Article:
A kettle (kettle hole, pothole) is a shallow, sediment-filled body of water formed by retreating glaciers or draining floodwaters. The kettles are formed as a result of blocks of ice calving from glaciers and becoming submerged in the sediment on the outwash plain. Another source is the sudden drainage of an ice-dammed lake. When the block melts, the hole it leaves behind is a kettle. As the ice melts, ramparts can form around the edge of the kettle hole. The lakes that fill these holes are seldom more than 10 m (33 ft) deep and eventually become filled with sediment. In acid conditions, a kettle bog may form but in alkaline conditions, it will be kettle peatland.
Kettles are fluvioglacial landforms occurring as the result of blocks of ice calving from the front of a receding glacier and becoming partially to wholly buried by glacial outwash. Glacial outwash is generated when streams of meltwater flow away from the glacier and deposit sediment to form broad outwash plains called sandurs. When the ice blocks melt, kettle holes are left in the sandur. When the development of numerous kettle holes disrupt sandur surfaces, a jumbled array of ridges and mounds form, resembling kame and kettle topography. Kettle holes can also occur in ridge shaped deposits of loose rock fragments called till.
Kettle holes can form as the result of floods caused by the sudden drainage of an ice-dammed lake. These floods, called jökulhlaups, often rapidly deposit large quantities of sediment onto the sandur surface. The kettle holes are formed by the melting blocks of sediment-rich ice that were transported and consequently buried by the jökulhlaups. It was found in field observations and laboratory simulations done by Maizels in 1992 that ramparts form around the edge of kettle holes generated by jökulhlaups. The development of distinct types of ramparts depends on the concentration of rock fragments contained in the melted ice block and on how deeply the block was buried by sediment.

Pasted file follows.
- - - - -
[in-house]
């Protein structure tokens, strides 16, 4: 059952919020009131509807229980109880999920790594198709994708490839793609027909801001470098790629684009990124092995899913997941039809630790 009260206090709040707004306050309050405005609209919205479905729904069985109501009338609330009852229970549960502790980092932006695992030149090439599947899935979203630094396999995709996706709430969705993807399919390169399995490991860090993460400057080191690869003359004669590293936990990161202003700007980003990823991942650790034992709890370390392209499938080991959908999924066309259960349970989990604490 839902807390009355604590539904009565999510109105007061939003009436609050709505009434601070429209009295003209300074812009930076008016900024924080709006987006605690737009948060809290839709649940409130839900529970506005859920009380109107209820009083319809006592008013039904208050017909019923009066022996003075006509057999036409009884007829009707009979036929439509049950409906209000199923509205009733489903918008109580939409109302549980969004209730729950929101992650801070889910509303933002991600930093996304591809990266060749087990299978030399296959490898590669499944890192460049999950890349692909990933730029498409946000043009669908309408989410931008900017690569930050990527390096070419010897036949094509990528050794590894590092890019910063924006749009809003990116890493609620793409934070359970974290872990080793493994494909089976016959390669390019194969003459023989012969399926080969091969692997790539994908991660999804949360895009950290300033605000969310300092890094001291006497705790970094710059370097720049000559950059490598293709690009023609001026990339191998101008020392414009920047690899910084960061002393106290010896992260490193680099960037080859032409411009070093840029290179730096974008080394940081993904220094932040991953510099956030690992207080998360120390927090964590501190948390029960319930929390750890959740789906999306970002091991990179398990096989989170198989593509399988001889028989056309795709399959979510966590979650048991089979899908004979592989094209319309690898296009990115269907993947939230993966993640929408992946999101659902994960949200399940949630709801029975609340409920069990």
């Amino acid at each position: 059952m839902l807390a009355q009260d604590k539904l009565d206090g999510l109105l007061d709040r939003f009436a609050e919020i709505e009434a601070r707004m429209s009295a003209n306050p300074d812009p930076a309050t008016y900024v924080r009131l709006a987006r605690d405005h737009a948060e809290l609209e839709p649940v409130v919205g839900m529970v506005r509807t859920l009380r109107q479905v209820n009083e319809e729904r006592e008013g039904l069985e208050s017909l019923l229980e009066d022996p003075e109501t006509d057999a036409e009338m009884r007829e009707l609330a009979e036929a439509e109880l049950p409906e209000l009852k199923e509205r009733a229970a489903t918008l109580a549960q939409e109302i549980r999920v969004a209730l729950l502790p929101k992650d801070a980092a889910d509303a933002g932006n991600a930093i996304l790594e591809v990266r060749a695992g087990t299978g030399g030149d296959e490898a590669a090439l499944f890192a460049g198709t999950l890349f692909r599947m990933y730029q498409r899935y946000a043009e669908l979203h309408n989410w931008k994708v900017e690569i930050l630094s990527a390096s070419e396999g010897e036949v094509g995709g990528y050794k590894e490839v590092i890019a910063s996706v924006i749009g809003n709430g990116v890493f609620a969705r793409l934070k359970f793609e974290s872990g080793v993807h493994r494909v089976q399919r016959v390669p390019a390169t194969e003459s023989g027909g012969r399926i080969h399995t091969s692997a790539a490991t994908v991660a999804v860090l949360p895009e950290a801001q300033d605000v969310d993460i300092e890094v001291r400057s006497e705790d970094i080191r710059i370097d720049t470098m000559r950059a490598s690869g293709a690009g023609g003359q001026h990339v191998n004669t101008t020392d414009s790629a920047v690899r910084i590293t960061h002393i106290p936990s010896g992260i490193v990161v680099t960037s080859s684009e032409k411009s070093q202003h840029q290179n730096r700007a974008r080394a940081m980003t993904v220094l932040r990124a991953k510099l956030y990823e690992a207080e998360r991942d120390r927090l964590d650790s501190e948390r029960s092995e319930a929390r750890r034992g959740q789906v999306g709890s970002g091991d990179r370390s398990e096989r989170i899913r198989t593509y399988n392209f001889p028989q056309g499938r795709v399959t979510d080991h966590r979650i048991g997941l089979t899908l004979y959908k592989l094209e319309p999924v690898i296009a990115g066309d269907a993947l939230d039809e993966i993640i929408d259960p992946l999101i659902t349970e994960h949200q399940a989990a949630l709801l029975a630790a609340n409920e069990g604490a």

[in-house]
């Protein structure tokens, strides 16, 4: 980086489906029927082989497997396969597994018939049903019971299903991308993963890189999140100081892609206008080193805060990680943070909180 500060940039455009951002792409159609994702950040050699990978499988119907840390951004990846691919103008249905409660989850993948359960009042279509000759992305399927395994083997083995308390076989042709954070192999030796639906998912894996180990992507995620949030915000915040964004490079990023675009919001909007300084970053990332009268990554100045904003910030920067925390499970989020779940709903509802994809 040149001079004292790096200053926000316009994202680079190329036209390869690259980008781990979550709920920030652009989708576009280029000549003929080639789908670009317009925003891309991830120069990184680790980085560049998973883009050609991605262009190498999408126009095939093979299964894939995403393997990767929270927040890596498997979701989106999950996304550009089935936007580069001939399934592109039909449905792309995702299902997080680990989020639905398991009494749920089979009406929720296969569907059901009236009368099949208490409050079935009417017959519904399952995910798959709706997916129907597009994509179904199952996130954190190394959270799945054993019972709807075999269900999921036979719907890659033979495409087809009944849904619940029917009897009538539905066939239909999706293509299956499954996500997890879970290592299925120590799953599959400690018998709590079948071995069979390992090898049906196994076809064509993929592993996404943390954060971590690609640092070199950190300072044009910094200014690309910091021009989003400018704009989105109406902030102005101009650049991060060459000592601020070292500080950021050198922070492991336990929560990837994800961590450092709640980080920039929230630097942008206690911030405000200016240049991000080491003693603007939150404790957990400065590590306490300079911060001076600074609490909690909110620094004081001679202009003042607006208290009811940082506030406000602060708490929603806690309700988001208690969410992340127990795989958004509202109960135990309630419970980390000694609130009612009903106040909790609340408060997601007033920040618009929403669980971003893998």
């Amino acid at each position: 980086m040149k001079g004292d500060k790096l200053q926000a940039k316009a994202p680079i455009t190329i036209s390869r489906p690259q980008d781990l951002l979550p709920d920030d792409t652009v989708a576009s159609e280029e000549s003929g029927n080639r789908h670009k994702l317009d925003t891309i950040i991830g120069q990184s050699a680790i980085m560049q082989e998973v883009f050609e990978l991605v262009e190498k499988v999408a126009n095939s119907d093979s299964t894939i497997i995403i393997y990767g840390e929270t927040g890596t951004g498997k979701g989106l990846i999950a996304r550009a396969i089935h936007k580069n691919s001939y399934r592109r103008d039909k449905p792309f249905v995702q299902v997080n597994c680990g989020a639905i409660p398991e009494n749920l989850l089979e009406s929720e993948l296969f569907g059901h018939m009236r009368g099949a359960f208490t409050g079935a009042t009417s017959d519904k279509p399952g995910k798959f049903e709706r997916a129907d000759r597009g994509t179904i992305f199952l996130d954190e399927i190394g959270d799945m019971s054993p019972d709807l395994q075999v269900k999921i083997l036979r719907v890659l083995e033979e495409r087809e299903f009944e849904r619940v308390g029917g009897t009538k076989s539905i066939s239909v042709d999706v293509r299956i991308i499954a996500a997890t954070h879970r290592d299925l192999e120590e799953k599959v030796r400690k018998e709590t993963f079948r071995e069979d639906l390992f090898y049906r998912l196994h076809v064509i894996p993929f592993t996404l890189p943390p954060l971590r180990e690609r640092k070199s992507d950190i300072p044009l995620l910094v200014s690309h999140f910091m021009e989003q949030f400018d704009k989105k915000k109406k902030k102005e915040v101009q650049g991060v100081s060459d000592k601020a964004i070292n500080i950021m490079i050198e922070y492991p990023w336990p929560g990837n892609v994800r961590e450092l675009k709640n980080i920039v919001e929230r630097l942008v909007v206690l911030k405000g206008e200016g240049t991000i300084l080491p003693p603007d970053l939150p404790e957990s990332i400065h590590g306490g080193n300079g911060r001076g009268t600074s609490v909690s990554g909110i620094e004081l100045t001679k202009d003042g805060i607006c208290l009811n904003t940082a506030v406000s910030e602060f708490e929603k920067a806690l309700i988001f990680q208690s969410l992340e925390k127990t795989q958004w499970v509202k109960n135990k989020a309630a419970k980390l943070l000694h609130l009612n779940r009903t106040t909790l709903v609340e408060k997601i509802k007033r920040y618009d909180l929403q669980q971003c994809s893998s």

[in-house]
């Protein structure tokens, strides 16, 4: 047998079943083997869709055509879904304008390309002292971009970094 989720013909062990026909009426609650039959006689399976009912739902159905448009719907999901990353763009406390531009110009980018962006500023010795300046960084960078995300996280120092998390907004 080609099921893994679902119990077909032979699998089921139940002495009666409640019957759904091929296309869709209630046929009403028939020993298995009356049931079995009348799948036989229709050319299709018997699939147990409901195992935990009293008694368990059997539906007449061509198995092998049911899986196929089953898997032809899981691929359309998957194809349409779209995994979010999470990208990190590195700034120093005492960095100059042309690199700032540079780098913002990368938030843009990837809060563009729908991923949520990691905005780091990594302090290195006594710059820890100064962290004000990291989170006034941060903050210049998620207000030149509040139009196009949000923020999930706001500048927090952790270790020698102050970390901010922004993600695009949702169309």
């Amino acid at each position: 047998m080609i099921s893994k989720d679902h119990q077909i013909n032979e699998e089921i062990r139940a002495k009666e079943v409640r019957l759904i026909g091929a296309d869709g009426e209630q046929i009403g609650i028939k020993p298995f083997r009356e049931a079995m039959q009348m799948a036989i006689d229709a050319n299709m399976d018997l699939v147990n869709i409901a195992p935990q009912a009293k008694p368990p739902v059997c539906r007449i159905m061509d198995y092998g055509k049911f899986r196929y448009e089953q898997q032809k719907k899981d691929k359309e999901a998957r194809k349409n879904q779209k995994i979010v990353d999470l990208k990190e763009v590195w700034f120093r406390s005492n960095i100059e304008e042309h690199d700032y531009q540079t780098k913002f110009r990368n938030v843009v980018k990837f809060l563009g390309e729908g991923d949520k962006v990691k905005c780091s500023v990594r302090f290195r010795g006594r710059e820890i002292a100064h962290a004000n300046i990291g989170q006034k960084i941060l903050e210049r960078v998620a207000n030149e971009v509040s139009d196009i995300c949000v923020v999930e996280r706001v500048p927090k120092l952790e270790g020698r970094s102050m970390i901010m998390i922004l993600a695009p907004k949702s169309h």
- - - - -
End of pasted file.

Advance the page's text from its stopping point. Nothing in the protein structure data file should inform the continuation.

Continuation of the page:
Most kettle holes are less than two kilometres in diameter, although some in the U.S. Midwest exceed ten kilometres. Puslinch Lake in Ontario, Canada, is the largest kettle lake in Canada spanning 160 hectares (400 acres). Fish Lake in the north-central Cascade Mountains of the U.S. state of Washington is 200 hectares (490 acres).
The depth of most kettles is less than ten meters. In most cases, kettle holes eventually fill with water, sediment, or vegetation. If the kettle is fed by surface or underground rivers or streams, it becomes a kettle lake. If the kettle receives its water from precipitation, the groundwater table, or a combination of the two, it is termed a kettle pond or kettle wetland, if vegetated. Kettle ponds that are not affected by the groundwater table will usually become dry during the warm summer months, in which case they are deemed ephemeral.
If water in a kettle becomes acidic due to decomposing organic plant matter, it becomes a kettle bog; or, if underlying soils are lime-based and neutralize the acidic conditions somewhat, it becomes a kettle peatland. Kettle bogs are closed ecosystems because they have no water source other than precipitation. Both acidic kettle bogs and fresh water kettles are important ecological niches for some symbiotic species of flora and fauna.
The Kettle Moraine, a region of Wisconsin covering an area from Green Bay to south-central Wisconsin, has numerous kettles, moraines and other glacial features. It has many kettle lakes, some of which are 100 to 200 feet (61 m) deep. Kettle Point, Ontario, Canada, has rock concretions locally named 'kettles', but there are no kettle lakes in this region.
Examples of kettlesEdit
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